3rd Party Lament: Anyone Listening?

Les Schaffer godzilla at SPAMnetmeg.net
Thu Oct 26 07:48:58 MDT 2000

[bounced > 30 Kb from "Walter Lippmann" <walterlx at earthlink.net>
stripped out NYTimes GIF images and HTML. Better in cases like this to
simply send the URL link to the article. Here's the opener. Les

p.s. here's the link:
http://www.nytimes.com/2000/10/25/politics/25THIR.html ]

October 25, 2000

3rd Party Lament: Anyone Listening?

It is a pretty safe bet that Mark J. Dunau is the only New York
candidate in the Senate race who has an organic salad at a Manhattan
restaurant named in his honor. He is without a doubt the only
candidate who lives in a barn where the bathroom has curtains for
walls and the guest quarters are known as the Love Shack. And he alone
sees political capital in boasting that Click and Clack of public
radio's "Car Talk" once broadcast a question about his old Suburban.

Mr. Dunau is the Green Party candidate for Senate, one of six people
other than Hillary Rodham Clinton and Representative Rick A. Lazio who
want to represent New York in the Senate. If Mrs. Clinton shared some
of Mr. Dunau's peculiarities - or, for that matter, embraced his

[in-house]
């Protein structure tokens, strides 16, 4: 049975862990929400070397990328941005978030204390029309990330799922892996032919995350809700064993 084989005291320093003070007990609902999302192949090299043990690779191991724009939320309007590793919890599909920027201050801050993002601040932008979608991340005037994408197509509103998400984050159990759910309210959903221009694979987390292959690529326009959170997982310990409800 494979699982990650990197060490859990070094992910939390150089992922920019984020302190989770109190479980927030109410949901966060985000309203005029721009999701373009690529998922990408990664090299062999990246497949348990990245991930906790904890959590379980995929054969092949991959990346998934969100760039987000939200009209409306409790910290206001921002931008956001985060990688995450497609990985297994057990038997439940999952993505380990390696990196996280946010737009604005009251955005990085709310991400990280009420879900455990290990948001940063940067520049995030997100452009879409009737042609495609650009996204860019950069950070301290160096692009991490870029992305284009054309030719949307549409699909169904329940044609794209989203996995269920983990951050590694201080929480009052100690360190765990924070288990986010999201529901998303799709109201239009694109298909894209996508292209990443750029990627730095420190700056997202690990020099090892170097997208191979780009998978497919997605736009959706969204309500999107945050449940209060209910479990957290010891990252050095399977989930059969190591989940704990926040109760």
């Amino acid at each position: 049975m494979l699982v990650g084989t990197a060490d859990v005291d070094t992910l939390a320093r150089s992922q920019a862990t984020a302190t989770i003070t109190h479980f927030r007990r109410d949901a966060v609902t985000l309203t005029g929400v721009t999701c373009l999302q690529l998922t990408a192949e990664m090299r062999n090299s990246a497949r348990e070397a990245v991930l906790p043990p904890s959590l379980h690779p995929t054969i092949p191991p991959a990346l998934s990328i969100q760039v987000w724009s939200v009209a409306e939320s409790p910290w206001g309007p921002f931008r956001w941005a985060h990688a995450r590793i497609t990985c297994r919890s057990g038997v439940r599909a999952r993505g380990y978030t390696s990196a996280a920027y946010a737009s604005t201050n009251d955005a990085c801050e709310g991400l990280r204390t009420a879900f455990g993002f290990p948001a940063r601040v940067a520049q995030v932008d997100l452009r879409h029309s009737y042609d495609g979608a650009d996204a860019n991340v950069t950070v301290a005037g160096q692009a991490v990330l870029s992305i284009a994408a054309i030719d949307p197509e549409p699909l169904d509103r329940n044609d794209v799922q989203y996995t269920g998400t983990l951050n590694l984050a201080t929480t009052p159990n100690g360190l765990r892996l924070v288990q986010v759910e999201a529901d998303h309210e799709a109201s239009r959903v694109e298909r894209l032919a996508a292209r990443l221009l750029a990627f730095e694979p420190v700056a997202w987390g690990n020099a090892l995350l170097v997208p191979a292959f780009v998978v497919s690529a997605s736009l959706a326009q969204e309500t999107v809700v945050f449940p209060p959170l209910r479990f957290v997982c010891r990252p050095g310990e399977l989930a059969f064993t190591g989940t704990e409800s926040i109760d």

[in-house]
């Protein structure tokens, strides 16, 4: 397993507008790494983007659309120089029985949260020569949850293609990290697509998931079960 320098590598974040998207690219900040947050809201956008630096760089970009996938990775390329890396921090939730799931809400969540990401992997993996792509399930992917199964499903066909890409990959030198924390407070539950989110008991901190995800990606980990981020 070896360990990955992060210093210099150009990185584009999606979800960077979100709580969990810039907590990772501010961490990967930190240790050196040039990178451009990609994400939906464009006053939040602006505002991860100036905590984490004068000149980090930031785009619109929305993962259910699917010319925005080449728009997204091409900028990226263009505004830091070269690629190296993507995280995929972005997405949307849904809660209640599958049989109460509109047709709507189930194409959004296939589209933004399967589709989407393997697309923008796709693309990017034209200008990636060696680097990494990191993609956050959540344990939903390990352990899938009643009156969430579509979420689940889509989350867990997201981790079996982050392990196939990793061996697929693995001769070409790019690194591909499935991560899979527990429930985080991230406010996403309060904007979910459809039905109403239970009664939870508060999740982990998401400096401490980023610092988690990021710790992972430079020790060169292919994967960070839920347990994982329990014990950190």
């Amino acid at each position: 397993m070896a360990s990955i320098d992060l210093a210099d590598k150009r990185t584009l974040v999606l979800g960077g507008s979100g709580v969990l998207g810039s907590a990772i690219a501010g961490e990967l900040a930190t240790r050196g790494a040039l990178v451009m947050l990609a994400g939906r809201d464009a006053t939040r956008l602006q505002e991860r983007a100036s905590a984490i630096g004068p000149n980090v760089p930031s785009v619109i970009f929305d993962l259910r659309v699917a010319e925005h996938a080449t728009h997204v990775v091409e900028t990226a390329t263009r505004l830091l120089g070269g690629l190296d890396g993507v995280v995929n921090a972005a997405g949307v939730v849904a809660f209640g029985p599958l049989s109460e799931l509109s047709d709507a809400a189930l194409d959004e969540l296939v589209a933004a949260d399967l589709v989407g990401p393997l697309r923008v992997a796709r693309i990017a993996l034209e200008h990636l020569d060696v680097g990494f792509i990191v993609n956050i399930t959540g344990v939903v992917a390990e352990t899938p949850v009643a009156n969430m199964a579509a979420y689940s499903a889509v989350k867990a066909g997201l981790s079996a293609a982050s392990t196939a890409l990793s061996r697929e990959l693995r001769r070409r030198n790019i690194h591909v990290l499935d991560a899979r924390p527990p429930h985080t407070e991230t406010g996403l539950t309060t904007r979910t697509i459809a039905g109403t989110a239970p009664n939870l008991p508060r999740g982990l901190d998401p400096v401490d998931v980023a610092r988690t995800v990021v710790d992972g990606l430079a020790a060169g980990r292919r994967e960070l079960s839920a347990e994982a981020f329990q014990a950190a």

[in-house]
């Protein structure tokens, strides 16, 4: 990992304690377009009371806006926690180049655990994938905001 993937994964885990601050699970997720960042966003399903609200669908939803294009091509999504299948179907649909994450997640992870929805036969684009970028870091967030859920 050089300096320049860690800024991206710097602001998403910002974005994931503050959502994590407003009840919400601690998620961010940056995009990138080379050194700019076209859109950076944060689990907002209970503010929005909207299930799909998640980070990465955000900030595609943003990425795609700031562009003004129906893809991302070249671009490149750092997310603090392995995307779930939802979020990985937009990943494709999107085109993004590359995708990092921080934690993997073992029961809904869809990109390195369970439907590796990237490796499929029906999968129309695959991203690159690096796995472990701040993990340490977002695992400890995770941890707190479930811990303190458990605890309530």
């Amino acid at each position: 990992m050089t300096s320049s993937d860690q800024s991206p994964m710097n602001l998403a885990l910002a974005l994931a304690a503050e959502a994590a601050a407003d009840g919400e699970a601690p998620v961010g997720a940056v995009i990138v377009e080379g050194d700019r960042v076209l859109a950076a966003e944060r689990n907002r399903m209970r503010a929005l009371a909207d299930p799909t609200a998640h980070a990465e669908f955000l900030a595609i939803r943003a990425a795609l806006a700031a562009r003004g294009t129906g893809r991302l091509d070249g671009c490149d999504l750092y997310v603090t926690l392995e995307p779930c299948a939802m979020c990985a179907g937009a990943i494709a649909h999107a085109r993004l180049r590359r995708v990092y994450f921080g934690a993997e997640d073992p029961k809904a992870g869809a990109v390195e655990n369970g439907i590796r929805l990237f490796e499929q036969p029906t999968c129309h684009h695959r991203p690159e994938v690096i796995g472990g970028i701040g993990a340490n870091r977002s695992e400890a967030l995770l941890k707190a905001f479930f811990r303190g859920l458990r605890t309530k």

23-page manifesto, which calls for the legalization of marijuana, a
cap on credit card interest rates and a ban on spreading sewage sludge
on farmlands - it would be a sensation from Buffalo to Bombay.

But Mr. Dunau, 48, is a playwright- turned-organic-farmer, not a
first-lady- turned-top-dog-political-contender. Like the other
so-called third party candidates in the race, Mr. Dunau takes himself
seriously and is impatiently waiting for most other New Yorkers to do
the same.

"My issues of sustenance are dead on," Mr. Dunau said recently from
behind the wheel of his beat-up delivery truck, loaded with 24 coolers
of greens, roots and squash grown on his farm in Delaware County and
destined for restaurant and catering-service kitchens in Manhattan and
Brooklyn. "But I am dubious about whether I will have enough money for
a radio campaign. I've already borrowed $3,000 on a credit card at 9.9
percent interest."

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